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I want to talk with you about Accountability which is meaningless without consequences

Without a doubt, the most stressful times in my Leadership career has involved dealing with poor performing employees.  What follows is an approach I use to help turn things around for the better.

Building a high-performance team starts with you looking in the mirror and asking yourself some tough questions:

  • Do you have clear vision of what you want to achieve, how you behave (core values), and a compelling reason why you are doing this (core purpose)?
  • Do you have a winning strategy in place that will set everyone in the team up for future success?
  • Did you follow a disciplined hiring process – a group interview first talking about your Business Mission and Values, not hiring on skillset, then asking the candidates to stand up and talk about why they are the best person for the position, or show you how they can sell if it’s a sales position.
  • Did you then look at the CV’s to see if its congruent with what you heard at the interview and then invite the best candidate or candidates back for a 1 2 1 interview as well as talking with relevant referees – at least 3!!!
  • Did you hire the right person in the first place?
  • Does every person have clear priorities and key performance indicators that they are accountable for?
  • Have you provided them with the tools, training and support they need to take full ownership of their role, and do a good job?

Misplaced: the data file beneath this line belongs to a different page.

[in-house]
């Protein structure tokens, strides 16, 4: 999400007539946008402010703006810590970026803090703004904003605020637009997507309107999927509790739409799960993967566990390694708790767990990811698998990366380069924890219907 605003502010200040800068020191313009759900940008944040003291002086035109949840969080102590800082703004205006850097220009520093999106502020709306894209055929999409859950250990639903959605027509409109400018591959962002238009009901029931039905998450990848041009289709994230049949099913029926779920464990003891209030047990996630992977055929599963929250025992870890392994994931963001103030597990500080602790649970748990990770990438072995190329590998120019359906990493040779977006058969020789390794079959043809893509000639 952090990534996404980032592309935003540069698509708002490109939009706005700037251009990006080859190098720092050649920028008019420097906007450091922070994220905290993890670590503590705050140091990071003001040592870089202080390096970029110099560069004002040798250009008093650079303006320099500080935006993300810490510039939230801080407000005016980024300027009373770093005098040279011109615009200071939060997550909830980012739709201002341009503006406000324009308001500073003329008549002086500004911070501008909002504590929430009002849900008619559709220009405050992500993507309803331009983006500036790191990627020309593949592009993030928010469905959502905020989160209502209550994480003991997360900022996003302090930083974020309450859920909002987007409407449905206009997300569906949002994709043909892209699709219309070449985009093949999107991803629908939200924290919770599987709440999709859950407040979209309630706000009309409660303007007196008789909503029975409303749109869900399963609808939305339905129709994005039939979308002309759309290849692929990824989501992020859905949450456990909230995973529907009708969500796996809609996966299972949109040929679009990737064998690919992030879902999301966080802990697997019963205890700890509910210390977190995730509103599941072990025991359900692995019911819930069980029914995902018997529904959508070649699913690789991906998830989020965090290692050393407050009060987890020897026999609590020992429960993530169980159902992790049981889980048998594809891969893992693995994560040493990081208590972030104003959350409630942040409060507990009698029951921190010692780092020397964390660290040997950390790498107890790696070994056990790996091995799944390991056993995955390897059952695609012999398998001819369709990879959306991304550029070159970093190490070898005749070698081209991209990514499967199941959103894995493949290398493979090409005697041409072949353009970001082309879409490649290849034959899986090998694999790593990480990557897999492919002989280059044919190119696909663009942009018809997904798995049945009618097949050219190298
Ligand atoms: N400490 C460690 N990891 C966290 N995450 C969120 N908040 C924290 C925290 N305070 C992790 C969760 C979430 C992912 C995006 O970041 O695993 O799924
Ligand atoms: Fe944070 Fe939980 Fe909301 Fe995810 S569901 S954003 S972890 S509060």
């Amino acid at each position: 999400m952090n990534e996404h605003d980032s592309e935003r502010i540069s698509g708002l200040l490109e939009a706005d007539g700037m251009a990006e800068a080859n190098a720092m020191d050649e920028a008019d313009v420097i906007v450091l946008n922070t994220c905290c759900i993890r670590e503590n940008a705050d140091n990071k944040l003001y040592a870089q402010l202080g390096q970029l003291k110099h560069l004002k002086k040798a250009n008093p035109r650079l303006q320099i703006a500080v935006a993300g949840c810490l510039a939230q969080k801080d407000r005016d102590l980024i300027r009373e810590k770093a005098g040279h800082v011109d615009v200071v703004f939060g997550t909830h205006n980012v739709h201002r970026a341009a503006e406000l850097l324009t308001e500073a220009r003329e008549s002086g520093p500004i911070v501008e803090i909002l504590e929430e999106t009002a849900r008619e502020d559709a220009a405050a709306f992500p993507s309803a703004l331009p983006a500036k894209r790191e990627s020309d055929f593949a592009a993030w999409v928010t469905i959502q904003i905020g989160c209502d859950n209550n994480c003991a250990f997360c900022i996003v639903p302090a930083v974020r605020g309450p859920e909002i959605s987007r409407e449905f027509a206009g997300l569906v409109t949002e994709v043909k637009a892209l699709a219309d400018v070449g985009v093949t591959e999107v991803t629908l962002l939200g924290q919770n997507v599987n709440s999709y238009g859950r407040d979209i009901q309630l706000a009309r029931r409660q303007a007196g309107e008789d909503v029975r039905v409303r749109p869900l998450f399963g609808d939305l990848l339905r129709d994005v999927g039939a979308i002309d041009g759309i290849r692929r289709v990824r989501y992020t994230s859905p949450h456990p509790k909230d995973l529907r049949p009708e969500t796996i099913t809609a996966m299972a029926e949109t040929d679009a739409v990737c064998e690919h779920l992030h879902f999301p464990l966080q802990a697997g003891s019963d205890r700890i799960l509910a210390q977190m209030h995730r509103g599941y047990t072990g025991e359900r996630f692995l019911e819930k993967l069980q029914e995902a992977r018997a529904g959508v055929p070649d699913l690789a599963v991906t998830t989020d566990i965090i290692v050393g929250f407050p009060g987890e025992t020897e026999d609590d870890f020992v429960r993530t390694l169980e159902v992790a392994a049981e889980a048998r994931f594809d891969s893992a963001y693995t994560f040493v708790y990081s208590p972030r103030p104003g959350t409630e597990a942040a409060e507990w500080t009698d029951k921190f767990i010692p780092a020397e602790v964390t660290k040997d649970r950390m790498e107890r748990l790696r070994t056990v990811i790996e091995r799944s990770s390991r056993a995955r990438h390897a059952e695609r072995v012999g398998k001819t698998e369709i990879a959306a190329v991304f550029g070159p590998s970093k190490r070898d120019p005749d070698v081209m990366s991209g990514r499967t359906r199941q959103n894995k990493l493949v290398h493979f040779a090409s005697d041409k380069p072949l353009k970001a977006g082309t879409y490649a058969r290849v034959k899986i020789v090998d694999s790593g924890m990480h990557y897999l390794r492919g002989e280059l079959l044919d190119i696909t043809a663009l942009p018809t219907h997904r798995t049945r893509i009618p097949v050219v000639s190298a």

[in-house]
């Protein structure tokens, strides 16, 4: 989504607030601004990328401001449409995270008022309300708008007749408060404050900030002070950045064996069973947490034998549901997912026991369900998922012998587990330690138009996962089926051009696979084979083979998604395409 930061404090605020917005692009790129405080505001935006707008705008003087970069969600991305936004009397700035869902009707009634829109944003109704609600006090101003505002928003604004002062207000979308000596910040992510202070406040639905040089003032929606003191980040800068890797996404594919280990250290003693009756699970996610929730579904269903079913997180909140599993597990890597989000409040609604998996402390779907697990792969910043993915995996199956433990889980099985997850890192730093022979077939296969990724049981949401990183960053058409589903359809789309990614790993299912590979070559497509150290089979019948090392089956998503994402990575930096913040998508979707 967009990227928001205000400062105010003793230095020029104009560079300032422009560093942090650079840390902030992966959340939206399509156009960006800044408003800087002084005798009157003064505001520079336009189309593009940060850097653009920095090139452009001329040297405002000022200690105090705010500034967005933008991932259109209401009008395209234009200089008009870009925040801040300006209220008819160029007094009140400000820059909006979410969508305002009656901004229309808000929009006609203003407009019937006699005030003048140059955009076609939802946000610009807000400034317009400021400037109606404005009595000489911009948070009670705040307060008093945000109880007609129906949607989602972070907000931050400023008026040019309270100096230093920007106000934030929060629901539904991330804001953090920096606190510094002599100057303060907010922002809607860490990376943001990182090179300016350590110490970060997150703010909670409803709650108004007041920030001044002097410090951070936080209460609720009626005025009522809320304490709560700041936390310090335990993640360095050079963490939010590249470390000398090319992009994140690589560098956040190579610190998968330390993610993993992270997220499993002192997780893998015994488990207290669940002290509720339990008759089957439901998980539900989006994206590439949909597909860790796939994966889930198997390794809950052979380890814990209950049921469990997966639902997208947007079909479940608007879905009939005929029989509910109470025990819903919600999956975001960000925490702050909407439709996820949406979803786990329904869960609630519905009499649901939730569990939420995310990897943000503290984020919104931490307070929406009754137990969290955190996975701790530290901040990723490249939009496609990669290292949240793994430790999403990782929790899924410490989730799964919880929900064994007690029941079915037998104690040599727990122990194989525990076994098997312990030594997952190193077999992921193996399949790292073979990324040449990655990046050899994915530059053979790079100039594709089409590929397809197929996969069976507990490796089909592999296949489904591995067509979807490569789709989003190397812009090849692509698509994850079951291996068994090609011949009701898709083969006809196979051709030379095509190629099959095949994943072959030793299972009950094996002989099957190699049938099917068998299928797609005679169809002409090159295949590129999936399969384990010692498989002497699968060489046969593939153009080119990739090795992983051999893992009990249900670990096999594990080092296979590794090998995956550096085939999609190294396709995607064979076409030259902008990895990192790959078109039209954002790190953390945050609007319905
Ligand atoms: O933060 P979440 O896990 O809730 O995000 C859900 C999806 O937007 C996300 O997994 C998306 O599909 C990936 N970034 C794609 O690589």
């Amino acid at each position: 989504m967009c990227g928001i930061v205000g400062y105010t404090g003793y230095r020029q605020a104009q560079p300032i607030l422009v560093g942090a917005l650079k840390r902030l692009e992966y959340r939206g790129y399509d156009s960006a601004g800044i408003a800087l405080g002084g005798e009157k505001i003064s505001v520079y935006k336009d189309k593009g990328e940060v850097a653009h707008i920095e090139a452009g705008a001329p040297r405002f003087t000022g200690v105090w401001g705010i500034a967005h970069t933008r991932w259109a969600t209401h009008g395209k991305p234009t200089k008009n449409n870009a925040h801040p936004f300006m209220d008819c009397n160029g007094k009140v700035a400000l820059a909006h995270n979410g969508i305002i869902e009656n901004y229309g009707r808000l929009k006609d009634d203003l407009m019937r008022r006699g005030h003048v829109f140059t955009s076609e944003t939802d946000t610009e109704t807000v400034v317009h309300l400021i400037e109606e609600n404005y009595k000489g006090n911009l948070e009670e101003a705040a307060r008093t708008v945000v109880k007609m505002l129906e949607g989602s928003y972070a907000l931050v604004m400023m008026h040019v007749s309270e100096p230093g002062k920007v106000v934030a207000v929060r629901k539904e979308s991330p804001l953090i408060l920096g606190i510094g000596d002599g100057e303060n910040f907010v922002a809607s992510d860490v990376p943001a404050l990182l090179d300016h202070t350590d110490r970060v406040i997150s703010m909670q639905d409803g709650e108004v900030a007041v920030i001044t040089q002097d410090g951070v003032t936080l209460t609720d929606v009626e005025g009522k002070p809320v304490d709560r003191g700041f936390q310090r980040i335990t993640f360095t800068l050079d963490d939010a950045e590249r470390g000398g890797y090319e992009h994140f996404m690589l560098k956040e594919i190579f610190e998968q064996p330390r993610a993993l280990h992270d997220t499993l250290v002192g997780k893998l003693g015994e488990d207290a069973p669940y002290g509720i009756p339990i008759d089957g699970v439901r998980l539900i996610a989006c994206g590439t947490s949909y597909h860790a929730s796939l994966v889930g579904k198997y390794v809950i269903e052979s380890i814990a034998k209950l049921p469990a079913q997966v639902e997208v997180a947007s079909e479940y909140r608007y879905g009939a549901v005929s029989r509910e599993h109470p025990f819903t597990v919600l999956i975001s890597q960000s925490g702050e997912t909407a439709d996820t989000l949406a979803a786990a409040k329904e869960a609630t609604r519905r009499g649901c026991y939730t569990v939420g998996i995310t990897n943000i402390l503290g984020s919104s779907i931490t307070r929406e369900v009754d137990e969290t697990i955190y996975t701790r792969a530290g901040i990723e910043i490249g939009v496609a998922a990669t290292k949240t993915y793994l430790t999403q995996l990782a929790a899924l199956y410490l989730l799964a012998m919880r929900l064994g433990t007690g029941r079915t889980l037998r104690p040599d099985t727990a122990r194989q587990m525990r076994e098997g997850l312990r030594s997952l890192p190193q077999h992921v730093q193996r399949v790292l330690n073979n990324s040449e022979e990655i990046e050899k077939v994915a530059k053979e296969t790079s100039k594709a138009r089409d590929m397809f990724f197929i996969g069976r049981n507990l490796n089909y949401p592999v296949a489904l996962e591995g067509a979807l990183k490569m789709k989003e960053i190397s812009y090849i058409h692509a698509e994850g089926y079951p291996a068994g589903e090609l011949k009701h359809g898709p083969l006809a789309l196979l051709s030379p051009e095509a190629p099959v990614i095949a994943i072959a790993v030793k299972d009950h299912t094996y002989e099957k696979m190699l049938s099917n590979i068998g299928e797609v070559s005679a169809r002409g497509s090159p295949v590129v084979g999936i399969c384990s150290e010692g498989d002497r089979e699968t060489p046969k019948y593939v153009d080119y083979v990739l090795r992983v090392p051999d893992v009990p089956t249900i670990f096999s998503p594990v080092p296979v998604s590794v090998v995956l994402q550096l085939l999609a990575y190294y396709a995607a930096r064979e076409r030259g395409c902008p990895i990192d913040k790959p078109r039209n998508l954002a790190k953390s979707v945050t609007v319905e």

• Are you holding them firmly accountable for meeting the performance standards for their role every month?

If you can hand-on-heart answer “Yes” to all of these questions and you still feel like the employee is the problem, then may I suggest the “3-Ts” approach

  1. Train,
  2. Transfer
  3. Terminate

People do things for their reasons – not yours.  Ask yourself:

  • What is driving their behavior?
  • How can you align their interests with the company’s interests?
  • How can you make high performance at work something they are truly motivated by?

At your weekly 1 2 1 meeting with your team members (you do have one, don’t you?) – if you have an employee who seems to be struggling, try asking the following questions:

  • What support do you need from me in order to help you achieve your goals?
  • What sort of reward do you think you should get, if you do achieve your goals?
  • What should the consequences be if you cannot achieve your goals?

Typically, the reward they ask for will be something you can both agree on – and it doesn’t have to be money!

Evidence suggests that intrinsic motivating factors like mastery (seeing improvement), autonomy (ability to choose “how” to achieve the goal), and purpose (a compelling reason “why”) are more motivating that extrinsic rewards.

Motivation is all well and good, but that doesn’t negate the fact that we all still have a performance standard we need to reach in our roles.

Their answer to the 3rd question will be revealing, often they themselves will suggest transfer (to another role) or termination.  I always say, “Accountability is meaningless without consequences”.  It is important you both agree what the positive consequences and negative consequences for performance are.

As Colin Powell ex US Secretary of State said,   Everyone in the whole team can see those who are not performing, and they’re looking to you as the leader to see what you’re going to do about it!!! –

On the plus side, everyone in the whole team can see who your “A” Players are, and it makes acknowledging and recognizing their performance so much easier also.

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